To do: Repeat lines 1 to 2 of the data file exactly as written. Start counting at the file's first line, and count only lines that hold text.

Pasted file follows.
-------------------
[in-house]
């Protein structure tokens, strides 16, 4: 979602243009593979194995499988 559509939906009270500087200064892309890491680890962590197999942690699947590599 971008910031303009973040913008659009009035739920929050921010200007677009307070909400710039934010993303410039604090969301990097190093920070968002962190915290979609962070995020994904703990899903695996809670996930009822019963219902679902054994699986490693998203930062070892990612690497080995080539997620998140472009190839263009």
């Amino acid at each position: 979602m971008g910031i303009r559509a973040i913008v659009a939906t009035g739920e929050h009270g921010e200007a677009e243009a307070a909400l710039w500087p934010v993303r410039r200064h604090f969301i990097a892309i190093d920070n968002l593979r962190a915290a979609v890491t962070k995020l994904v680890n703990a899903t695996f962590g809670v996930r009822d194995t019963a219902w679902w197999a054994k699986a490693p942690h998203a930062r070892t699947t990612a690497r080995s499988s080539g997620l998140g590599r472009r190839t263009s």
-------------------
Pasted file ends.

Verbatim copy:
[in-house]
């Protein structure tokens, strides 16, 4: 979602243009593979194995499988 559509939906009270500087200064892309890491680890962590197999942690699947590599 971008910031303009973040913008659009009035739920929050921010200007677009307070909400710039934010993303410039604090969301990097190093920070968002962190915290979609962070995020994904703990899903695996809670996930009822019963219902679902054994699986490693998203930062070892990612690497080995080539997620998140472009190839263009």